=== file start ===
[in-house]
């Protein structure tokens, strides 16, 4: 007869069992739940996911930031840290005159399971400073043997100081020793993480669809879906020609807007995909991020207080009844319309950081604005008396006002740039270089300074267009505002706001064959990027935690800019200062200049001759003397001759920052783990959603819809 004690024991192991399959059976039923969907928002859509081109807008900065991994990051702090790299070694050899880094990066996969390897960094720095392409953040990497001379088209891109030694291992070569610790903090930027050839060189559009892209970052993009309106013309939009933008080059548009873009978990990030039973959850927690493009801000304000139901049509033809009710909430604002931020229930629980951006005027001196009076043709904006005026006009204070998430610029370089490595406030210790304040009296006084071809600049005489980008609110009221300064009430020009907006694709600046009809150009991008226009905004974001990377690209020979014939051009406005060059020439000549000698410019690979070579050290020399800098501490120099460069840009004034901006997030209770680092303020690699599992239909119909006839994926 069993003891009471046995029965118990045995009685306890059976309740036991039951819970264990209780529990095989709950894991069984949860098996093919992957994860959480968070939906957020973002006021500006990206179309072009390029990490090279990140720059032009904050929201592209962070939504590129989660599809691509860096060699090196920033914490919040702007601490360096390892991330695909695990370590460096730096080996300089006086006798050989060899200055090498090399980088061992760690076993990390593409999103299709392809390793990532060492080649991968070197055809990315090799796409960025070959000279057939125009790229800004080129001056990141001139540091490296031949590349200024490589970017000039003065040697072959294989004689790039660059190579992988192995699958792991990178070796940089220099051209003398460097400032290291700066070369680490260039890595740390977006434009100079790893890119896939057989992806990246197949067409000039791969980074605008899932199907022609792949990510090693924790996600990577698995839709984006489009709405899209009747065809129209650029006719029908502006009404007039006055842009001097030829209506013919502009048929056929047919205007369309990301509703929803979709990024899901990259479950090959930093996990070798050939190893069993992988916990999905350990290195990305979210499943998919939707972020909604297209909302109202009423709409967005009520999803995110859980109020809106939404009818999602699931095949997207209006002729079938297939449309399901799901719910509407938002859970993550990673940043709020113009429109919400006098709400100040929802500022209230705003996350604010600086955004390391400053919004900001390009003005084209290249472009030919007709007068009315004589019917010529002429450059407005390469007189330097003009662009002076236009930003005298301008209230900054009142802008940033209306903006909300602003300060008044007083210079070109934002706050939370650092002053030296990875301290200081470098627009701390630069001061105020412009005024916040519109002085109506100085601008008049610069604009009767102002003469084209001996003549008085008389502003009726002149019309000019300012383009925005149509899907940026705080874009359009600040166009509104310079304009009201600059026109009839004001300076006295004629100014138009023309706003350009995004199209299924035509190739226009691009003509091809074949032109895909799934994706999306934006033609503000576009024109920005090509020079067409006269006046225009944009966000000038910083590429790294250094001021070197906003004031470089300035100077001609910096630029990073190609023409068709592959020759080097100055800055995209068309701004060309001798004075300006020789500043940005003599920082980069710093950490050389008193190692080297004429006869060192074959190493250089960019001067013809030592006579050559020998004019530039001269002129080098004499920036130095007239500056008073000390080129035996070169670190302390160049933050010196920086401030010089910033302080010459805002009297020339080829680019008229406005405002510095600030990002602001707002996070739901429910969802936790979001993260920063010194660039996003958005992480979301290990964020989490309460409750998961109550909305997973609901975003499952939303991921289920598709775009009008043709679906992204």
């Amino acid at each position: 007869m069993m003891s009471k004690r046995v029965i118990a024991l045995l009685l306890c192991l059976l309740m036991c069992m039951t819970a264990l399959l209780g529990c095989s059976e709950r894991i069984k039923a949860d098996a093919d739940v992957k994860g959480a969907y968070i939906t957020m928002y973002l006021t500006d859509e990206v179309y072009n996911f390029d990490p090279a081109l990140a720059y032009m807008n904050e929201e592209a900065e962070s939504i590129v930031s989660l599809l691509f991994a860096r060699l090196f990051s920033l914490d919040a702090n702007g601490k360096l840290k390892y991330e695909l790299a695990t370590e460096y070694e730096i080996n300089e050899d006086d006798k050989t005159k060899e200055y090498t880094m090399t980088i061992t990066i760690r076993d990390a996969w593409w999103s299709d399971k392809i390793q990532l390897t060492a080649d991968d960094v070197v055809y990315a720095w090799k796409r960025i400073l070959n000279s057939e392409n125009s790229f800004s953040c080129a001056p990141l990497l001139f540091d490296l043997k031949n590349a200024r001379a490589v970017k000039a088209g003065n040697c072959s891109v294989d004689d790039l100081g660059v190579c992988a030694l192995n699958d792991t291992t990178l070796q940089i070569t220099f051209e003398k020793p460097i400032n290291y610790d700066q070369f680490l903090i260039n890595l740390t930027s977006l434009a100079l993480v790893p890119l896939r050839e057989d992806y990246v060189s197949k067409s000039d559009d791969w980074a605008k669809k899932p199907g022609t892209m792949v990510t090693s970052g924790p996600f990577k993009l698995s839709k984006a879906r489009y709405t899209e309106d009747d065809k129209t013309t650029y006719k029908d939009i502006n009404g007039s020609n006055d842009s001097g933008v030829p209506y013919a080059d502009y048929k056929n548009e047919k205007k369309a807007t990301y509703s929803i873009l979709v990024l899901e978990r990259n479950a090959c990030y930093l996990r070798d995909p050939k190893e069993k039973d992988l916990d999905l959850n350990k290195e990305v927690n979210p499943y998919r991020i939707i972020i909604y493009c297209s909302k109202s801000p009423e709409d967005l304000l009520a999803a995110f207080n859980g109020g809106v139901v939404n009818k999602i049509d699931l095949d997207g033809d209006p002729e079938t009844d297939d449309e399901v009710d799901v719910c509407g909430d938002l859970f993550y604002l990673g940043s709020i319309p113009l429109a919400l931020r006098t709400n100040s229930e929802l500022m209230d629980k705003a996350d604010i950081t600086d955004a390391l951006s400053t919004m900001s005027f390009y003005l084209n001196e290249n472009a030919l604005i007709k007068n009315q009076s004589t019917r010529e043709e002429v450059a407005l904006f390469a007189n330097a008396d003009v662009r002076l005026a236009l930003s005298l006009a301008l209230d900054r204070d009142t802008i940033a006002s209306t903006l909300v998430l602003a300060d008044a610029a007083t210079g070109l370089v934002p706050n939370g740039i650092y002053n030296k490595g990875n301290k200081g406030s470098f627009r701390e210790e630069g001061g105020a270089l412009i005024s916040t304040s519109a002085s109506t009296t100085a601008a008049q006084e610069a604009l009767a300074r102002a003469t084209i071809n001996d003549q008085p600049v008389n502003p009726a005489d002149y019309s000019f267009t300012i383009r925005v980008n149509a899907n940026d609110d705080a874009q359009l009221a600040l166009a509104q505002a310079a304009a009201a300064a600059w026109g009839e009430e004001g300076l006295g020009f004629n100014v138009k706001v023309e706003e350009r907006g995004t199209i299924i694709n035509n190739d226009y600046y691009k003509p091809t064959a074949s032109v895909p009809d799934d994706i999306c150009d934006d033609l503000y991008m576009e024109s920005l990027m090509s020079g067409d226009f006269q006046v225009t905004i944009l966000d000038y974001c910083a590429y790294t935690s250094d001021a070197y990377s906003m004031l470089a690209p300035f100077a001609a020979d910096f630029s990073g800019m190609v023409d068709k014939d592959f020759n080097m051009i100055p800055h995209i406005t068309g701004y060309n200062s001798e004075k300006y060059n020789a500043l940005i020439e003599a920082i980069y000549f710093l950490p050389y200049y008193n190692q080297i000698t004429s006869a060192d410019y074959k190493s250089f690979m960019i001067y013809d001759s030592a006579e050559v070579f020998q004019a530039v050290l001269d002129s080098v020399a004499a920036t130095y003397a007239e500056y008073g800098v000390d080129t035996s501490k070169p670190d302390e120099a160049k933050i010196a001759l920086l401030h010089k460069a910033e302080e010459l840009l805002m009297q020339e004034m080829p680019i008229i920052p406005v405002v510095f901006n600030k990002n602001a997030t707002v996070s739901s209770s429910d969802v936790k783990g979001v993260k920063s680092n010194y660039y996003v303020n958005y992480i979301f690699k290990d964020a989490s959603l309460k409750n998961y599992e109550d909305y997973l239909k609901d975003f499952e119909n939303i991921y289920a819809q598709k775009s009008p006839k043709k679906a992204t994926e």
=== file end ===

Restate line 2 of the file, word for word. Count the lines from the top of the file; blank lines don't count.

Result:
């Protein structure tokens, strides 16, 4: 007869069992739940996911930031840290005159399971400073043997100081020793993480669809879906020609807007995909991020207080009844319309950081604005008396006002740039270089300074267009505002706001064959990027935690800019200062200049001759003397001759920052783990959603819809 004690024991192991399959059976039923969907928002859509081109807008900065991994990051702090790299070694050899880094990066996969390897960094720095392409953040990497001379088209891109030694291992070569610790903090930027050839060189559009892209970052993009309106013309939009933008080059548009873009978990990030039973959850927690493009801000304000139901049509033809009710909430604002931020229930629980951006005027001196009076043709904006005026006009204070998430610029370089490595406030210790304040009296006084071809600049005489980008609110009221300064009430020009907006694709600046009809150009991008226009905004974001990377690209020979014939051009406005060059020439000549000698410019690979070579050290020399800098501490120099460069840009004034901006997030209770680092303020690699599992239909119909006839994926 069993003891009471046995029965118990045995009685306890059976309740036991039951819970264990209780529990095989709950894991069984949860098996093919992957994860959480968070939906957020973002006021500006990206179309072009390029990490090279990140720059032009904050929201592209962070939504590129989660599809691509860096060699090196920033914490919040702007601490360096390892991330695909695990370590460096730096080996300089006086006798050989060899200055090498090399980088061992760690076993990390593409999103299709392809390793990532060492080649991968070197055809990315090799796409960025070959000279057939125009790229800004080129001056990141001139540091490296031949590349200024490589970017000039003065040697072959294989004689790039660059190579992988192995699958792991990178070796940089220099051209003398460097400032290291700066070369680490260039890595740390977006434009100079790893890119896939057989992806990246197949067409000039791969980074605008899932199907022609792949990510090693924790996600990577698995839709984006489009709405899209009747065809129209650029006719029908502006009404007039006055842009001097030829209506013919502009048929056929047919205007369309990301509703929803979709990024899901990259479950090959930093996990070798050939190893069993992988916990999905350990290195990305979210499943998919939707972020909604297209909302109202009423709409967005009520999803995110859980109020809106939404009818999602699931095949997207209006002729079938297939449309399901799901719910509407938002859970993550990673940043709020113009429109919400006098709400100040929802500022209230705003996350604010600086955004390391400053919004900001390009003005084209290249472009030919007709007068009315004589019917010529002429450059407005390469007189330097003009662009002076236009930003005298301008209230900054009142802008940033209306903006909300602003300060008044007083210079070109934002706050939370650092002053030296990875301290200081470098627009701390630069001061105020412009005024916040519109002085109506100085601008008049610069604009009767102002003469084209001996003549008085008389502003009726002149019309000019300012383009925005149509899907940026705080874009359009600040166009509104310079304009009201600059026109009839004001300076006295004629100014138009023309706003350009995004199209299924035509190739226009691009003509091809074949032109895909799934994706999306934006033609503000576009024109920005090509020079067409006269006046225009944009966000000038910083590429790294250094001021070197906003004031470089300035100077001609910096630029990073190609023409068709592959020759080097100055800055995209068309701004060309001798004075300006020789500043940005003599920082980069710093950490050389008193190692080297004429006869060192074959190493250089960019001067013809030592006579050559020998004019530039001269002129080098004499920036130095007239500056008073000390080129035996070169670190302390160049933050010196920086401030010089910033302080010459805002009297020339080829680019008229406005405002510095600030990002602001707002996070739901429910969802936790979001993260920063010194660039996003958005992480979301290990964020989490309460409750998961109550909305997973609901975003499952939303991921289920598709775009009008043709679906992204």